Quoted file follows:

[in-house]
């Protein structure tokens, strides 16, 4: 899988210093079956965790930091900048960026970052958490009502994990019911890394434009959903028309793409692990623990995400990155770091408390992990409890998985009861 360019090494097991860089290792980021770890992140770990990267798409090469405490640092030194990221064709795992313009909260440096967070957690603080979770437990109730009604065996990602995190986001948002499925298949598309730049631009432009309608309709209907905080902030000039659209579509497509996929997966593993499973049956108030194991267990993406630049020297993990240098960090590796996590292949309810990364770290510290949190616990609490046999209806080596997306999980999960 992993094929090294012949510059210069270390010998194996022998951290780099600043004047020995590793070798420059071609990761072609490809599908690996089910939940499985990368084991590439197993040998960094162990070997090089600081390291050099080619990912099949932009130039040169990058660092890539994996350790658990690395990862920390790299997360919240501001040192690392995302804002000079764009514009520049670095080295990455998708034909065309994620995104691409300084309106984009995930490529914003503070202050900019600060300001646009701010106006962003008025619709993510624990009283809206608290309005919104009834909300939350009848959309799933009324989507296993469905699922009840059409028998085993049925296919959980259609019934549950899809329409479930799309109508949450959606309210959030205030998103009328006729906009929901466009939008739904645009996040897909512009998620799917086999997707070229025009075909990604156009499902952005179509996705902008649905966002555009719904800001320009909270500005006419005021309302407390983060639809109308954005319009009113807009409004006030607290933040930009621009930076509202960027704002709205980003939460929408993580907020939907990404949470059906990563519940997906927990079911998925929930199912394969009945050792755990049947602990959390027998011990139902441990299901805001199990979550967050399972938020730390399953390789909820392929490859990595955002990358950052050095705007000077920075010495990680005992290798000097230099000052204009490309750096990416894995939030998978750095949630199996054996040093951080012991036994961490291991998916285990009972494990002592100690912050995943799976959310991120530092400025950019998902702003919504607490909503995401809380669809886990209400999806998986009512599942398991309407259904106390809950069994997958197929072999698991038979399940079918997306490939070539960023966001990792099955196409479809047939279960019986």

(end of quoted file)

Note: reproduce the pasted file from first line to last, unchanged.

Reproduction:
[in-house]
């Protein structure tokens, strides 16, 4: 899988210093079956965790930091900048960026970052958490009502994990019911890394434009959903028309793409692990623990995400990155770091408390992990409890998985009861 360019090494097991860089290792980021770890992140770990990267798409090469405490640092030194990221064709795992313009909260440096967070957690603080979770437990109730009604065996990602995190986001948002499925298949598309730049631009432009309608309709209907905080902030000039659209579509497509996929997966593993499973049956108030194991267990993406630049020297993990240098960090590796996590292949309810990364770290510290949190616990609490046999209806080596997306999980999960 992993094929090294012949510059210069270390010998194996022998951290780099600043004047020995590793070798420059071609990761072609490809599908690996089910939940499985990368084991590439197993040998960094162990070997090089600081390291050099080619990912099949932009130039040169990058660092890539994996350790658990690395990862920390790299997360919240501001040192690392995302804002000079764009514009520049670095080295990455998708034909065309994620995104691409300084309106984009995930490529914003503070202050900019600060300001646009701010106006962003008025619709993510624990009283809206608290309005919104009834909300939350009848959309799933009324989507296993469905699922009840059409028998085993049925296919959980259609019934549950899809329409479930799309109508949450959606309210959030205030998103009328006729906009929901466009939008739904645009996040897909512009998620799917086999997707070229025009075909990604156009499902952005179509996705902008649905966002555009719904800001320009909270500005006419005021309302407390983060639809109308954005319009009113807009409004006030607290933040930009621009930076509202960027704002709205980003939460929408993580907020939907990404949470059906990563519940997906927990079911998925929930199912394969009945050792755990049947602990959390027998011990139902441990299901805001199990979550967050399972938020730390399953390789909820392929490859990595955002990358950052050095705007000077920075010495990680005992290798000097230099000052204009490309750096990416894995939030998978750095949630199996054996040093951080012991036994961490291991998916285990009972494990002592100690912050995943799976959310991120530092400025950019998902702003919504607490909503995401809380669809886990209400999806998986009512599942398991309407259904106390809950069994997958197929072999698991038979399940079918997306490939070539960023966001990792099955196409479809047939279960019986």